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Question: A 14-year-old boy is brought to the pediatrician by his mother over concerns of difficulty walking and worsening clumsiness. He reports a gradual loss of night vision, and a long history of chronic diarrhea which is pale and foul-smelling. Examination reveals an ataxic gait, and loss of deep tendon reflexes. Bilateral retinitis pigmentosa is noted on fundoscopy and a peripheral blood smear reveals the findings seen here. Which additional laboratory finding is most likely?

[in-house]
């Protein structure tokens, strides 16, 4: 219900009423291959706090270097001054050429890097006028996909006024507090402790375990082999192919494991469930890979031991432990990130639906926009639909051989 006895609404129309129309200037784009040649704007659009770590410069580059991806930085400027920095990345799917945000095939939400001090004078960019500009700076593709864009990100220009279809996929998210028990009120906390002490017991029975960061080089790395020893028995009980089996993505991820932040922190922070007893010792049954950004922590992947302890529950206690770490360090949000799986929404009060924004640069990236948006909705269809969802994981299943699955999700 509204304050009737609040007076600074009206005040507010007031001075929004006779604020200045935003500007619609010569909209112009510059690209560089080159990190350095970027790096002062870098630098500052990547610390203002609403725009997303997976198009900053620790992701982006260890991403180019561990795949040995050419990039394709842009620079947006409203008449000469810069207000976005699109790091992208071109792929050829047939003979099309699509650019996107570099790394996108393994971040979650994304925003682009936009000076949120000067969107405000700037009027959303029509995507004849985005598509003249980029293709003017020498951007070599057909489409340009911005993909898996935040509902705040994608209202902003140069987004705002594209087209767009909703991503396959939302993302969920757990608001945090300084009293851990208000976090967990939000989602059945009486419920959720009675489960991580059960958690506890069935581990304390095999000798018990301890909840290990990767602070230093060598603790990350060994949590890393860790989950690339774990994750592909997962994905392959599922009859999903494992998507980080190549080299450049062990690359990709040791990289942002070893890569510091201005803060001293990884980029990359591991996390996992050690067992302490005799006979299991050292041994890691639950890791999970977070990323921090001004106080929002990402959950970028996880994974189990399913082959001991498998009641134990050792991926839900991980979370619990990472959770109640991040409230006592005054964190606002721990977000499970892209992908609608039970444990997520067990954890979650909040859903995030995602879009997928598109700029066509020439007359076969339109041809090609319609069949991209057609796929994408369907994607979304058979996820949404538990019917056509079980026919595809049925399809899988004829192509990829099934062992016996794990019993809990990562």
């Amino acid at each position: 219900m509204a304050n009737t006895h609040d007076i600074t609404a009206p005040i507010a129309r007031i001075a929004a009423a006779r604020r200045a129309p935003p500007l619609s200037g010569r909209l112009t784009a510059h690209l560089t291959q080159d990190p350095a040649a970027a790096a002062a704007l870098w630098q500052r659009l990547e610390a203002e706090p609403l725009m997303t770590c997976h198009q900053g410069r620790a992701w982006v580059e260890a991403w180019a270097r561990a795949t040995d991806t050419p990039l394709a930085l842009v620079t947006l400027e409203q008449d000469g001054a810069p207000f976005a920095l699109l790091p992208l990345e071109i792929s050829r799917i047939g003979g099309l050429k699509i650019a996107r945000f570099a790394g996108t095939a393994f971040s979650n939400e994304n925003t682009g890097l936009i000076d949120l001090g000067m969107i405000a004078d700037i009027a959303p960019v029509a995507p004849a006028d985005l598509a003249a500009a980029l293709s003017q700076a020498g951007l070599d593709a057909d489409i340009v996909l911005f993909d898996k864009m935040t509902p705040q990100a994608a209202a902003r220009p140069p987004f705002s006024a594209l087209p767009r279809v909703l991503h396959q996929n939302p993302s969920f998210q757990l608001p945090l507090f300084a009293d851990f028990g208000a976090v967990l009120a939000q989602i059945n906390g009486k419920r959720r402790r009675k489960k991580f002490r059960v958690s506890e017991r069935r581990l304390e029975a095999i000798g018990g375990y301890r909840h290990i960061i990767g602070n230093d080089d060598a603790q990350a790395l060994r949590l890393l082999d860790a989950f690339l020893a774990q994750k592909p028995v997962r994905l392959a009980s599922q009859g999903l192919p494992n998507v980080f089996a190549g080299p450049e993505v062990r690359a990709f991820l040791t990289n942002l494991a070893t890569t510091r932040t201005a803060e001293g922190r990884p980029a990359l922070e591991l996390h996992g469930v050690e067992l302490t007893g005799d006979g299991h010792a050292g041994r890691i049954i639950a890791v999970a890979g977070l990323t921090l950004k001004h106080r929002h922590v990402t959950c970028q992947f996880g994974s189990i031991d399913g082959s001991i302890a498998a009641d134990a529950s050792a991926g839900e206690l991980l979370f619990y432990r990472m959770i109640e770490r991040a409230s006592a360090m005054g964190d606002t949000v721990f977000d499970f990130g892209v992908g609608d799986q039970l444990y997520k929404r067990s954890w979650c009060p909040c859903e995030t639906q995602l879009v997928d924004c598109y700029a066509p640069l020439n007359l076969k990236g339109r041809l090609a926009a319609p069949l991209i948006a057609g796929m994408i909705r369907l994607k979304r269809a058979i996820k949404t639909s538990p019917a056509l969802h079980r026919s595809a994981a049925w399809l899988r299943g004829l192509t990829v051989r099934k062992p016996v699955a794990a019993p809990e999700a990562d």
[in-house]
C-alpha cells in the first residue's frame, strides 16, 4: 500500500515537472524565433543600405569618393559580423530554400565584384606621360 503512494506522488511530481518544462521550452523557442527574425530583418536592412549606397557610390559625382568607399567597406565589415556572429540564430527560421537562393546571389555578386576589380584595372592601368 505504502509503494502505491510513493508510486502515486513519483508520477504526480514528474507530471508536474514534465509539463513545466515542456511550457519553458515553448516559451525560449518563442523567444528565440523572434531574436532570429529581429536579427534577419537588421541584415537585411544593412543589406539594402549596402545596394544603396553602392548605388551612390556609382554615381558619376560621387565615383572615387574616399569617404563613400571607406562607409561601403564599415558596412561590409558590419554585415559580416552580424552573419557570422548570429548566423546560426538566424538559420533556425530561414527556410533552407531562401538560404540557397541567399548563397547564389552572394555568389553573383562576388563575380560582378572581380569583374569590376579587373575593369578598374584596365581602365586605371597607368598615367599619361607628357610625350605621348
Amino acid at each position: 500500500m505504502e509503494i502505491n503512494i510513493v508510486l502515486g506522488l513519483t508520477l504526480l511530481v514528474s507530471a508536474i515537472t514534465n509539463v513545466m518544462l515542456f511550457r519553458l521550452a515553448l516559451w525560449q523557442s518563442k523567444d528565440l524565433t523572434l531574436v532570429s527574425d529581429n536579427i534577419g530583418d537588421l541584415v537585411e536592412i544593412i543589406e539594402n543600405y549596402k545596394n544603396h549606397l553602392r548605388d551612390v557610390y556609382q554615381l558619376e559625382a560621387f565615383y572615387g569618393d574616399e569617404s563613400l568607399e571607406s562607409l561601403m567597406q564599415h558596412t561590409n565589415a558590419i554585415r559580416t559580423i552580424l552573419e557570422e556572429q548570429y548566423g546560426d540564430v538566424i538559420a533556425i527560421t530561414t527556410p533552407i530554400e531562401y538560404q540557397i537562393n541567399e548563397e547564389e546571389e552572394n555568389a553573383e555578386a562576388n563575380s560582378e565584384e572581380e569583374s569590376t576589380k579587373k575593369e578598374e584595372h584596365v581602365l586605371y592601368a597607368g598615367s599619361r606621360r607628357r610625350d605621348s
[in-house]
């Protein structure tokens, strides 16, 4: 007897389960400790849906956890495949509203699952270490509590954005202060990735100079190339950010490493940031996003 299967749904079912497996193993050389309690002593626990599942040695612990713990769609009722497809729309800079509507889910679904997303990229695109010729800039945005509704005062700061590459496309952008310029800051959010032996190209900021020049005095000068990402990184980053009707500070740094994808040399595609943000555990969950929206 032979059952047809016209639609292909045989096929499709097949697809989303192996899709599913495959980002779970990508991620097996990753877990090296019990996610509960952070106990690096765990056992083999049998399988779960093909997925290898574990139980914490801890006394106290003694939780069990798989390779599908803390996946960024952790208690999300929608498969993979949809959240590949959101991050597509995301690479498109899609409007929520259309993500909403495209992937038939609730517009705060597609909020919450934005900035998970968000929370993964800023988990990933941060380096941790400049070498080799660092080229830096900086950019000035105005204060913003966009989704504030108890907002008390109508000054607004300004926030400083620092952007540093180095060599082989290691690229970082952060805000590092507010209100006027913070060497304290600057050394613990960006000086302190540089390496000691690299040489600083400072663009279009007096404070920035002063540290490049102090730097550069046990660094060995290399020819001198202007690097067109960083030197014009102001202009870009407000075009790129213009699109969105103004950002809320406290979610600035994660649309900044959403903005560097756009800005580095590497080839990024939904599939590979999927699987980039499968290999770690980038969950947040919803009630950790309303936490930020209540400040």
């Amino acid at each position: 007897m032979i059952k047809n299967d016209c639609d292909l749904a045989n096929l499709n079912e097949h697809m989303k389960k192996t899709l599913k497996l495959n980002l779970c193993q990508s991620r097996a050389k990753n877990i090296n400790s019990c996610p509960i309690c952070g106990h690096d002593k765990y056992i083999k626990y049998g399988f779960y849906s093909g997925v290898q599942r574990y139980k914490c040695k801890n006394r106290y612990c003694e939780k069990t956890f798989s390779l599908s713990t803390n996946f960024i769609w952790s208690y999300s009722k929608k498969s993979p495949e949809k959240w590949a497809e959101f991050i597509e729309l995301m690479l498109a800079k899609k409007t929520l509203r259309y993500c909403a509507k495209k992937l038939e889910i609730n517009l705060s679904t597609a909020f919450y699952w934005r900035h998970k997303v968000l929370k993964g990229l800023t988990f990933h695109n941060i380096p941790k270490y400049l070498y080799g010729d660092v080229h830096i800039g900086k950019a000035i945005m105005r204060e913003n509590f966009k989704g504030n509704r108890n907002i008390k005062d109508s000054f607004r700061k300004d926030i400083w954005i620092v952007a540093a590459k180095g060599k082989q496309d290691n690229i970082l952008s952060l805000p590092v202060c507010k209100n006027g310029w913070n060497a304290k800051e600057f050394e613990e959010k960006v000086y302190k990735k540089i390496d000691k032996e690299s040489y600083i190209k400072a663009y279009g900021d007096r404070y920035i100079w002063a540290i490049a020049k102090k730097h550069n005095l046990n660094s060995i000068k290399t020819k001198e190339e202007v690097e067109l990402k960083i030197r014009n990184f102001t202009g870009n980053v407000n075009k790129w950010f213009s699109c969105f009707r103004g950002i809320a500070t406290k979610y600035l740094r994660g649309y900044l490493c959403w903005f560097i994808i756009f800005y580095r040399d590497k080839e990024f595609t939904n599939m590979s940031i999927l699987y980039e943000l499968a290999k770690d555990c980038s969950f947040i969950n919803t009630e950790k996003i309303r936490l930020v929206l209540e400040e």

A. Low total cholesterol level

B. Elevated calcium level

C. Low vitamin B12 level

D. Elevated alpha-tocopherol level

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Details: This patient’s presentation and clinical findings are suggestive of abetalipoproteinemia, a form of neuroacanthocytosis. The condition, also known as Bassen-Kornzweig disease, is an autosomal recessive disorder characterized by neurologic impairment and the presence of acanthocytes (spiculated red blood cells) on a peripheral blood smear. Other notable laboratory findings include a low total cholesterol level, with an absence of beta-lipoproteins on electrophoresis. The resultant inability to absorb and transport vitamin E causes the neurologic manifestations associated with the disease.

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